Halloween is nearly here!
Halloween is one of my two favorite holidays. I suppose you won’t have any trouble guessing the other one. Growing up in rural Indiana offered a unique Halloween experience most children don’t get to have now.
Every year, my father would pull out the tractor and hitch up the hay-filled wagon in preparation for the big community Halloween bash. Mom had already gathered in bushels of apples and those that hadn’t yet been made into applesauce or cider, were carefully looked over and bagged for the bobbing tank.
Weeks in advance, my brothers and I combed through the attic. Going through box after box of costumes and masks from previous years. A great costume was the key to Halloween success. Everyone enjoyed the hayride, bobbing for apples, ghost in the corner, haunted house, and trick-or-treating, but only two people could win the costume contest. And that was the very best part! Even the old farmer–that lived on the next farm beside us–tried to take home that trophy.
The morning of the party we’d get up bright and early. Our house always had many visitors and phone calls on that day. At any given moment you might walk around a corner and find Dad in deep conversation with another of the neighborhood farmers. Their voices would drop to hushed whispers the moment they spotted you. Then Dad’s eyes would sparkle as he said, “Now you kids just get along there. This ain’t none of your business.”
Discouraged, but not defeated, we’d wait for our next chance to overhear where the ‘ghosts’ and ‘ghouls’ would be hiding. Without fail, someone always screamed when the hidden farmers and their grown boys jumped out from behind the trees. And we sure didn’t want the screamers to be us!
One year, they even rigged what we thought was a dummy from a tree. He looked like an old cowboy that had been hung. He hung so low in the tree that if you reached up just a bit, you could touch his dangling feet from the wagon. I’ll tell you what, when that old cowboy started wailing and kicking his feet, we all nearly died of fright! But it was awesome.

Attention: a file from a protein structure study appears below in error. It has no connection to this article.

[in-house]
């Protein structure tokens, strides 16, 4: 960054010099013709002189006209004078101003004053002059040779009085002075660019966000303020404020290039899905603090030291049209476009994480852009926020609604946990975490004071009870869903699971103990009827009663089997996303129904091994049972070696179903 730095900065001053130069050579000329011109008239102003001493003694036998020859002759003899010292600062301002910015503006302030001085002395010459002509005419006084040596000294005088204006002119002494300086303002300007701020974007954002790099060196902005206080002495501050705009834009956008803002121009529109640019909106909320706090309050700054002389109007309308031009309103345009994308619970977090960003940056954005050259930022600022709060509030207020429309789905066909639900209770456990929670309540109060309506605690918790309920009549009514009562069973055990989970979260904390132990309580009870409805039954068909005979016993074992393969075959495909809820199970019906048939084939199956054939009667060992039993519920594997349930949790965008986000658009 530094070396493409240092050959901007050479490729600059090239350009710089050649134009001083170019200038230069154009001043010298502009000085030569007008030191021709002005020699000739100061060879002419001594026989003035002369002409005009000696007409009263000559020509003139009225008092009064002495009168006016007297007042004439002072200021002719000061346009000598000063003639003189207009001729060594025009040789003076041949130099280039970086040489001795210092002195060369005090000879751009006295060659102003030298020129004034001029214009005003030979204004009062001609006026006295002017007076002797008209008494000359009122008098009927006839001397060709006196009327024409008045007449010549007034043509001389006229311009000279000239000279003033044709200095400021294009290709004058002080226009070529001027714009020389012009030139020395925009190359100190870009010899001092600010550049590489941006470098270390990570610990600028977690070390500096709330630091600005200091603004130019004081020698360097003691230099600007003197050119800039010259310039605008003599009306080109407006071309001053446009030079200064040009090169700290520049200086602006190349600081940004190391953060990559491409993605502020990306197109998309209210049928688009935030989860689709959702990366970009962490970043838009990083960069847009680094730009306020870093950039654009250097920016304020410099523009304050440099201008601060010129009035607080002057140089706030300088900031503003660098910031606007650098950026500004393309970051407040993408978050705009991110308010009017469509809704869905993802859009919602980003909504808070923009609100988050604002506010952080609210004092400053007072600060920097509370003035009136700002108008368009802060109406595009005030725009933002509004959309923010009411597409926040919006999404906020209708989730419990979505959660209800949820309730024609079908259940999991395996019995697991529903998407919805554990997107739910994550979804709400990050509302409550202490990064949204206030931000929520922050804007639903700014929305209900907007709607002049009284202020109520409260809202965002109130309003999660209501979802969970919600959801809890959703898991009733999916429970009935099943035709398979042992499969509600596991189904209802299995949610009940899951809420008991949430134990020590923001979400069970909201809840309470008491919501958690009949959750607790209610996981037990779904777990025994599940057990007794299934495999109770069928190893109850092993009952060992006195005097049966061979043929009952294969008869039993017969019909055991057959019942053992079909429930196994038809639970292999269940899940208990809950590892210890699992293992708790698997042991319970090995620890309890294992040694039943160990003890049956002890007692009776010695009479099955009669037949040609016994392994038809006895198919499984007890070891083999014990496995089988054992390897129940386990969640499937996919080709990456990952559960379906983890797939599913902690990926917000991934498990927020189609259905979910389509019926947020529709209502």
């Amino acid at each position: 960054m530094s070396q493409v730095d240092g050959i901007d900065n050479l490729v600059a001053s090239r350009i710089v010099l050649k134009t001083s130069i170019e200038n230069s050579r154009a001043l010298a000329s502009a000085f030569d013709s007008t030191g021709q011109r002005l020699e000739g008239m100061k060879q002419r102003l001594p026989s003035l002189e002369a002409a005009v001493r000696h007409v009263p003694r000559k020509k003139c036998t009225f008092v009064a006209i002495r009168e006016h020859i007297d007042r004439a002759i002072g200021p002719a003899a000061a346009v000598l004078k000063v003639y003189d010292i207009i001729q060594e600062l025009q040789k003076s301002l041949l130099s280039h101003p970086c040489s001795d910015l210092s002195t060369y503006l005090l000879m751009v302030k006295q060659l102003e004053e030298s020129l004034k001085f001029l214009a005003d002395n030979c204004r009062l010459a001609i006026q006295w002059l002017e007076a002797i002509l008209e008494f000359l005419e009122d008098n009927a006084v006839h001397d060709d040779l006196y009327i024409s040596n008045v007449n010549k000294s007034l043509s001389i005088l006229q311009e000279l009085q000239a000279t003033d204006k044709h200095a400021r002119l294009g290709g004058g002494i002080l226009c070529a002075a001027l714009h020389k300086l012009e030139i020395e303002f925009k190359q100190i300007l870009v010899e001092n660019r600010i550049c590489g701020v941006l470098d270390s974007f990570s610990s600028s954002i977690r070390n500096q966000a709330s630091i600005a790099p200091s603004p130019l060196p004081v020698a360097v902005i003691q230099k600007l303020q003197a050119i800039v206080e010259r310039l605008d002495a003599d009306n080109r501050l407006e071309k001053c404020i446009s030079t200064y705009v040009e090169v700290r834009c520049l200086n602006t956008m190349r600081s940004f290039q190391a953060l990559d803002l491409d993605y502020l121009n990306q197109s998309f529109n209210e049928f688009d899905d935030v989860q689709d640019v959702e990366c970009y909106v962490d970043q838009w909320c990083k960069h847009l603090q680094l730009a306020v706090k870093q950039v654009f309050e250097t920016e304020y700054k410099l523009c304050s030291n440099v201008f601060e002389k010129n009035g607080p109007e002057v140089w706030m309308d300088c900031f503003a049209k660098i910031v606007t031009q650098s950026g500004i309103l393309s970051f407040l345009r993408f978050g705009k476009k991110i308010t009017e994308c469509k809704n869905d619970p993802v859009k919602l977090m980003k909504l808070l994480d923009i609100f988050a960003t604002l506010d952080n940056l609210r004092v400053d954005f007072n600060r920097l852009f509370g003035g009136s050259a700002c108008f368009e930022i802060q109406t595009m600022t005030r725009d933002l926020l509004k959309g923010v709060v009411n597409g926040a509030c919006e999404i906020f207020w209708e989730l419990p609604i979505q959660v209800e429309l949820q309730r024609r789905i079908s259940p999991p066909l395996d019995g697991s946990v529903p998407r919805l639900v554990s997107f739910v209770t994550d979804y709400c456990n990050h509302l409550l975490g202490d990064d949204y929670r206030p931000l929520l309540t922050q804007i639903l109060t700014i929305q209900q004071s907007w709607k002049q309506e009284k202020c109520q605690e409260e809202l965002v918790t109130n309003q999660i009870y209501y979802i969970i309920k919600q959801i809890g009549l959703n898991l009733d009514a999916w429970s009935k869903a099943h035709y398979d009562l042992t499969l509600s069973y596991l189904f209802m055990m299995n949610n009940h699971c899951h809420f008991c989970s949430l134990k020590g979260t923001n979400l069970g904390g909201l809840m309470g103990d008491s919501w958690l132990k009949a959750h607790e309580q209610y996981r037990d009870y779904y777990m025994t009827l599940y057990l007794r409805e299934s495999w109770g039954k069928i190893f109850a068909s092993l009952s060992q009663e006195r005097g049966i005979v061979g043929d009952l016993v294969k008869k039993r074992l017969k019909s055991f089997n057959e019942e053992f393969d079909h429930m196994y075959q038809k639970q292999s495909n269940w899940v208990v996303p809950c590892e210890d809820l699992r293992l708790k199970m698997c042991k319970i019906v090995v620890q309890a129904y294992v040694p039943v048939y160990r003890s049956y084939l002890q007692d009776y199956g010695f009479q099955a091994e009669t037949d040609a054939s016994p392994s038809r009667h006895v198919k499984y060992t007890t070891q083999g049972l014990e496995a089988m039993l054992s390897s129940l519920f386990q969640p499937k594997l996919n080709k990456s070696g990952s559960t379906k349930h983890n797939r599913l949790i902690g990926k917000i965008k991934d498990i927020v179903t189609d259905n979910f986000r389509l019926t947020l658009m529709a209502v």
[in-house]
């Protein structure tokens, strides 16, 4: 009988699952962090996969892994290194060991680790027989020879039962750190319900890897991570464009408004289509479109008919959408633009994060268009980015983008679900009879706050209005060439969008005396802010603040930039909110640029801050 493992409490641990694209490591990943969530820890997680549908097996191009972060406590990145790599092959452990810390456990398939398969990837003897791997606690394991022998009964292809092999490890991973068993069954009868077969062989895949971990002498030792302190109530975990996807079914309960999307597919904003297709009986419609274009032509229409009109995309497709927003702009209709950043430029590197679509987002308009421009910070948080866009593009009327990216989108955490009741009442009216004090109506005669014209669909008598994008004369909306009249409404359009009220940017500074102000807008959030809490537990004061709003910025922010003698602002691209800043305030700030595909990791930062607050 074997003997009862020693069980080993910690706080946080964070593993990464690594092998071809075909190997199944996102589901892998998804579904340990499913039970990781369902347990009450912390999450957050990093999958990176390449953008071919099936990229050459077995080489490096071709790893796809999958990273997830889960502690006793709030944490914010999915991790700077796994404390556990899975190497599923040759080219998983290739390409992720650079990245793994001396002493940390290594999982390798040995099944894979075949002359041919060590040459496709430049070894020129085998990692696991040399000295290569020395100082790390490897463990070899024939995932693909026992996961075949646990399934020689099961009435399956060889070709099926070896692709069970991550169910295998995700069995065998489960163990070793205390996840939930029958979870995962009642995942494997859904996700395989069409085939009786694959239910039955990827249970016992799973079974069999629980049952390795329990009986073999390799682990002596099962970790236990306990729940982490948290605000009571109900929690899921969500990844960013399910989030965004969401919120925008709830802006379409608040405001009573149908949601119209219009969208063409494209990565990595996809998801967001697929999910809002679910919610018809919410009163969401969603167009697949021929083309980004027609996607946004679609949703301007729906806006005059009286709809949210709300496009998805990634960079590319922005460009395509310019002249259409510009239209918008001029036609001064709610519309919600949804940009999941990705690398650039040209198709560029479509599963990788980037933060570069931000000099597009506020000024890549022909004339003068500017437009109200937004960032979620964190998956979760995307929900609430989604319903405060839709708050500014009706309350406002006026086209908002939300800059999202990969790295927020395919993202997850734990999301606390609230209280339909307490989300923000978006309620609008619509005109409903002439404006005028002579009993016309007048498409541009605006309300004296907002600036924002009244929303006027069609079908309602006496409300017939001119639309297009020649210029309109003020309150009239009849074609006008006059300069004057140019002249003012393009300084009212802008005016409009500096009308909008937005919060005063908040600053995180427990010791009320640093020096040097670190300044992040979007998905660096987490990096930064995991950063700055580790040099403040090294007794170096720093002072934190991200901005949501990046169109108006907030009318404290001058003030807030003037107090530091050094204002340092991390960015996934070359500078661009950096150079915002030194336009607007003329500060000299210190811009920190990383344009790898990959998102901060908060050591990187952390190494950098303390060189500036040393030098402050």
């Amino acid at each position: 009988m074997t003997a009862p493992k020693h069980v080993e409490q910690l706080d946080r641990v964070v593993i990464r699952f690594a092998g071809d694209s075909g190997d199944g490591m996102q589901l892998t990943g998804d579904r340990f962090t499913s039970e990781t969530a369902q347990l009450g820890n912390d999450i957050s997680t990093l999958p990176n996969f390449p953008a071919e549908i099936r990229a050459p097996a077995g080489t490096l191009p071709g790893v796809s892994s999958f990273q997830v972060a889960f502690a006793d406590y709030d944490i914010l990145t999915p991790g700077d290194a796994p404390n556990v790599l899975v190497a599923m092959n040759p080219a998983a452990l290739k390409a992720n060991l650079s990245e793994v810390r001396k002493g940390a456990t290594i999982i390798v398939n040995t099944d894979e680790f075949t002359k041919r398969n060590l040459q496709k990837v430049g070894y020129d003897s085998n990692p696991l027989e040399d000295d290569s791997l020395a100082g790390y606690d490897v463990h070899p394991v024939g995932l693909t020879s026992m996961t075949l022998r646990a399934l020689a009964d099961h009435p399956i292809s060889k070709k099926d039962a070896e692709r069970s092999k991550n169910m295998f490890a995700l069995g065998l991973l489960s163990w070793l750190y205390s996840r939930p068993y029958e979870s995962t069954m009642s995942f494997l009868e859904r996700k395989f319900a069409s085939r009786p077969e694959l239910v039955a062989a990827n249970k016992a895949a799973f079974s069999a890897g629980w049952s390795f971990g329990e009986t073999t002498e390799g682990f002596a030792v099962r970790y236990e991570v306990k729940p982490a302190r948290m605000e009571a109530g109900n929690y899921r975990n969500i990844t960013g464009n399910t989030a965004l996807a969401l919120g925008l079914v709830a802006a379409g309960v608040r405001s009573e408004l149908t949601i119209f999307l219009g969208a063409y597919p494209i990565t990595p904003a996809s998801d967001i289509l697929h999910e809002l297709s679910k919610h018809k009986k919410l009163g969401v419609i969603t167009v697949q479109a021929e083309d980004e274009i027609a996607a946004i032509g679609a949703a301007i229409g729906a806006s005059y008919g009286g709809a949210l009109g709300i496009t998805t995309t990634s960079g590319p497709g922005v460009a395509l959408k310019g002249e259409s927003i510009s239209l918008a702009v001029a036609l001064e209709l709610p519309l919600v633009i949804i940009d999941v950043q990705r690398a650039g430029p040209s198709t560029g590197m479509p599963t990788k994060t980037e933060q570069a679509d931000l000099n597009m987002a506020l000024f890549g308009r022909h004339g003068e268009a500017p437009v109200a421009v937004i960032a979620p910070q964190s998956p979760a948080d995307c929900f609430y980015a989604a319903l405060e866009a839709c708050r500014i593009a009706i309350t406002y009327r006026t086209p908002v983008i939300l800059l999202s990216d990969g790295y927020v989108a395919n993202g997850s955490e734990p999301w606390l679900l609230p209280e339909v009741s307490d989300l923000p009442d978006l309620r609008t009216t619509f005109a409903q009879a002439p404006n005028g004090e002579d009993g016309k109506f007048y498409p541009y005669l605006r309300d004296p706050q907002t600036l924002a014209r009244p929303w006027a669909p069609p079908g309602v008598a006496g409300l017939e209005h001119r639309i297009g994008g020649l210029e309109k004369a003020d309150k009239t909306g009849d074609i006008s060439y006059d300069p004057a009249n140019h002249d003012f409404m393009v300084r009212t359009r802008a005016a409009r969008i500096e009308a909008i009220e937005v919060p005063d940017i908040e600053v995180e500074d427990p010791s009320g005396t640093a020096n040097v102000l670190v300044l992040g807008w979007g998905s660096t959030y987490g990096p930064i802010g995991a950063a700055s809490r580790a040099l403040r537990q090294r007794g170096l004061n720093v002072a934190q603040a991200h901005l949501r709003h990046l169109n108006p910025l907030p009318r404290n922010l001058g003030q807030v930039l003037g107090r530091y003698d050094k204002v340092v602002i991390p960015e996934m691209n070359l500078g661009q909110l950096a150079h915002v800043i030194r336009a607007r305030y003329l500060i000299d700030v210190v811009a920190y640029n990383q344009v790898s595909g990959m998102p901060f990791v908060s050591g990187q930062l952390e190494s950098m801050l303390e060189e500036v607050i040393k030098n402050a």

Memories of those days gone by still bring a smile to my face. From the hot apple cider to the hayrides, bonfire, and ghost stories when the night grew late, it was an amazing time to be a child! I feel bad that my own children didn’t get to have Halloweens like that. Dad’s tractor was sold before most of them were born. But we still talk about it, and around here we try to make Halloween just as Halloweeny as we possibly can!!!
By 2015 the streets of Los Angeles have been transformed from a thriving metropolis to a hostile world ravaged by demons bent on assimilating the human race. Standing between this total apocalypse of humanity and their chance for survival is 19 year old Remy Martin.
A warrior in her own right, trained to think on her feet and kill if the situation requires, she is flanked by her older brother and younger sister. Together, they devise a plan to take back the streets. Against the wishes of their father, who commands the resistance forces, they venture into unknown realms of the supernatural in a race against time with the fate of the entire world in their young hands.
Join them on their mission into darkness where death lies around every corner, it is virtually impossible to distinguish your enemies from your allies, and a single mistake could result in the annihilation of everyone you’ve ever known and loved.
About Willow Cross
Willow Cross resides in Arkansas with her husband, two children still young enough to live at home, an enormous cat named Bitsy, and a neurotic dog named Tank. Her home has been known to host the occasional ghost and several of her friends profess to be witches. Although she dearly loves Vampires and Werewolves, they are never invited for dinner.